A little while ago, I was reading about a young Guelph couple who decided to launch an experiment, and live for a year without the normal multitude of technological devices and tools at their disposal. They and their kids will try to live without computers, cellphones, the Internet, etc. — or, as they call it, like it’s 1986.
Why 1986? There were computers then; after all, Time magazine famously picked the personal computer as the Machine of the Year (rather than Man or Woman) of 1982. As it turns out, 1986 was the year that the couple, now the parents of two young children, were born.
I happened to own a personal computer in 1986 — in fact, my now-wife and I bought it that very year. It was an Epson Equity II, and for the time, it was pretty sleek. It had a clean, green screen, looked sharp and — to our amazement — could print what we wrote on a dot matrix printer. It had two drives: one for running a program on a floppy disk, and the other for storing what we created.
I’m not particularly old, but my adult life has dovetailed with the transition from analogue to digital. Being middle-aged (it’s hard to admit that, but I will), I’m now working with quite a few smart, talented and notably young professionals, who seem to shake their heads when they learn of how things were done just a few short years ago.
In my racket — journalism — almost every tool and workflow has changed, except for some basics, like the trusty notepad. But the main tool, for typing, is radically different. I learned to type on an electric typewriter that my mom, a professional writer, had in her home office, and while I didn’t love it at the time, I’ve always been grateful that she enrolled me in an evening typing course when I was in high school.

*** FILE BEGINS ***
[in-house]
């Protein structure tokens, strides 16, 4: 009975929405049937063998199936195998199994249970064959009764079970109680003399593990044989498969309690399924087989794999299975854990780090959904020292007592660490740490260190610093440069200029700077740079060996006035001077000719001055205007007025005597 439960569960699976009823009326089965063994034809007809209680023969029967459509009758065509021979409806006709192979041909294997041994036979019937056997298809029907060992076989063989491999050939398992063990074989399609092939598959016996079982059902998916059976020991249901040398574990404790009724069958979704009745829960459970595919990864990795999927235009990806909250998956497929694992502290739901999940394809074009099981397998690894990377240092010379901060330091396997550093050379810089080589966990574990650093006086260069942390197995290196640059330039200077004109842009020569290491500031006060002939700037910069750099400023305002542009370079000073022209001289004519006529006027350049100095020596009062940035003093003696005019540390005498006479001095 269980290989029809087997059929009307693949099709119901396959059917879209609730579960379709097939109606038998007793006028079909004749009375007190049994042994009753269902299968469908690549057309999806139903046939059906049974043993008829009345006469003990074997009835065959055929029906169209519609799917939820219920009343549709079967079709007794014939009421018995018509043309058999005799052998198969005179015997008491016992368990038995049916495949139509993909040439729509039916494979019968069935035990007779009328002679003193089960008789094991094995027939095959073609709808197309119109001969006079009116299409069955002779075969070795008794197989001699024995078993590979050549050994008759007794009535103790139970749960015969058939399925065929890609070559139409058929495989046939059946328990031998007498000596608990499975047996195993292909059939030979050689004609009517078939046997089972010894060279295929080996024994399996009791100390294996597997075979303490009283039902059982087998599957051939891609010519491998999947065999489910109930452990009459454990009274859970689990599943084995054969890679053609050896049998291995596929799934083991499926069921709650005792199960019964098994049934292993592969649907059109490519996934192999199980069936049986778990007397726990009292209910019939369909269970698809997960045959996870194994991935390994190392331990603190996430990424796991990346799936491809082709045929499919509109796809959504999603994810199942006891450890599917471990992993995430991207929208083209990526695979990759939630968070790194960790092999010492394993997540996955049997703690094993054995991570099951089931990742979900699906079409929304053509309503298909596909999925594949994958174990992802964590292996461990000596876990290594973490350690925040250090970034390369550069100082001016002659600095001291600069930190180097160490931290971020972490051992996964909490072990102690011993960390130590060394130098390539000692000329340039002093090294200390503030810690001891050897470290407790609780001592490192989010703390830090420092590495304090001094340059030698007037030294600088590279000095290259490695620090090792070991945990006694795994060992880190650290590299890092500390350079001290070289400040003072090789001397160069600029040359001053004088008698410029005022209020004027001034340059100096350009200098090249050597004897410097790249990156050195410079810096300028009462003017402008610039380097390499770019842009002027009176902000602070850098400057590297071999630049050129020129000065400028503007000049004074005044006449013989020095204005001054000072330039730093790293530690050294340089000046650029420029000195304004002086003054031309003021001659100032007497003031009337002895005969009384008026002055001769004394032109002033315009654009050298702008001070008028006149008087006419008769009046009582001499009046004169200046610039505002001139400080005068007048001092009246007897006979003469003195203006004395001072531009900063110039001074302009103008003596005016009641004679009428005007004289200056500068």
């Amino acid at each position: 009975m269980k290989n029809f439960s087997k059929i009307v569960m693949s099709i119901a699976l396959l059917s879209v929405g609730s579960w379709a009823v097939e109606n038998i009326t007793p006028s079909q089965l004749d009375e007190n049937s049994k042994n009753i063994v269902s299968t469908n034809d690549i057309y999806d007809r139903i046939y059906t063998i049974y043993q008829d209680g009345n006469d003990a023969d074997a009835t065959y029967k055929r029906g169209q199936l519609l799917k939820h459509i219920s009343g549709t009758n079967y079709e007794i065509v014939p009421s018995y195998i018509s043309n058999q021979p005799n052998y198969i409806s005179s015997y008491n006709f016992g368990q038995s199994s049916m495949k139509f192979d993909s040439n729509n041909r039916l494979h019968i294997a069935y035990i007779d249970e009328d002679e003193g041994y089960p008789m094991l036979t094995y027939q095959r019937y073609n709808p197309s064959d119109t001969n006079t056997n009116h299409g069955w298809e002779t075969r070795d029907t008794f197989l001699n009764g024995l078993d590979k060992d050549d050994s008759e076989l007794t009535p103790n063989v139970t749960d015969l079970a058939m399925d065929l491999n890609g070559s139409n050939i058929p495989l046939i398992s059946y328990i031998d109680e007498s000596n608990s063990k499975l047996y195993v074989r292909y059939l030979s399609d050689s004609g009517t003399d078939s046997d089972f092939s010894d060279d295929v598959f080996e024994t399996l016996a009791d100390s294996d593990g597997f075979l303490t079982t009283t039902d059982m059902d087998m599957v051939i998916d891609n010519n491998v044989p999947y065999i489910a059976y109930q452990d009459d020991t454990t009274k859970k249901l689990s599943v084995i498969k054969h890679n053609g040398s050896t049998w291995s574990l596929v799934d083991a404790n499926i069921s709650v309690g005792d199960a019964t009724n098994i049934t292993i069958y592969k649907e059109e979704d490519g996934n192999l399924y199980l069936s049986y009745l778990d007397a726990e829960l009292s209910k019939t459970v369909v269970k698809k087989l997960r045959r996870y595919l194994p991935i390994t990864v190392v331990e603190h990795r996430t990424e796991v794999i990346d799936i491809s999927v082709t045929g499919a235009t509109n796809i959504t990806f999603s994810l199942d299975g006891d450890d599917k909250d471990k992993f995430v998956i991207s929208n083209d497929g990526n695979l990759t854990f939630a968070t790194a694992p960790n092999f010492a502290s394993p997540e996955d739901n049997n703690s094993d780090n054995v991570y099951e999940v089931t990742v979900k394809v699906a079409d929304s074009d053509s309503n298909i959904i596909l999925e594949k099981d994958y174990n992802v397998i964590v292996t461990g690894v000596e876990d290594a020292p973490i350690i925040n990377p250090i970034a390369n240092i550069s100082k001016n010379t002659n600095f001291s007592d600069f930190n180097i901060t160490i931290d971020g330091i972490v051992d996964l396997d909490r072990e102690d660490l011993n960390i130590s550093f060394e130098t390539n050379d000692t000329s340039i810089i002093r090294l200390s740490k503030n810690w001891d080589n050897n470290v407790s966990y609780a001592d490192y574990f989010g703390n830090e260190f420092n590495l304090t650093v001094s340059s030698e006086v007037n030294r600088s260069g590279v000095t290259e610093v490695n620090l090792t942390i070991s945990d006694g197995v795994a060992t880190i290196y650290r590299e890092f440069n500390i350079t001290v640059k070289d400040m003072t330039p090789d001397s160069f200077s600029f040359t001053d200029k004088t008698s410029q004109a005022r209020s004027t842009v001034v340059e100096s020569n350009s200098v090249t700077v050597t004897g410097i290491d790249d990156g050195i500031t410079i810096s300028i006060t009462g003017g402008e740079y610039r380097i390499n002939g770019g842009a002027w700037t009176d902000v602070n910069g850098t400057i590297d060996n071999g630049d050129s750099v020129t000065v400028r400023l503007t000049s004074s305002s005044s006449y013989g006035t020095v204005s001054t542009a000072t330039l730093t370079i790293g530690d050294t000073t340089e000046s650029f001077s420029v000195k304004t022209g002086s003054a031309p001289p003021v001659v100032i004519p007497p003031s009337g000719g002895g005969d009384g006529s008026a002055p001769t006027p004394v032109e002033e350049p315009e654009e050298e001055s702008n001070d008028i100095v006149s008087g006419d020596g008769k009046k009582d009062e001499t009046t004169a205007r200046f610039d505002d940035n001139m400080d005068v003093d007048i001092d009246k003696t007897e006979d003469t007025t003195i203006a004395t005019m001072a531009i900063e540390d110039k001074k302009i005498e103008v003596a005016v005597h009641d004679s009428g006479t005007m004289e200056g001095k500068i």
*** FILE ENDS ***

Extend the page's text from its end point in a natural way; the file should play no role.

Being able to type was not just a competitive advantage; it saved me as a university student, when professors were spared my hideous handwriting.
My first news stories were pounded out on these beasts, including manuals like a few Underwoods that saw their fair share of combat at The Muse, the student newspaper at Memorial University. It was there I saw the then-future of technological innovation, and that was the computerized typesetter. This was a massive machine, picked up for quite a tidy price in 1982, and so large and so valuable it sat in a locked room to itself.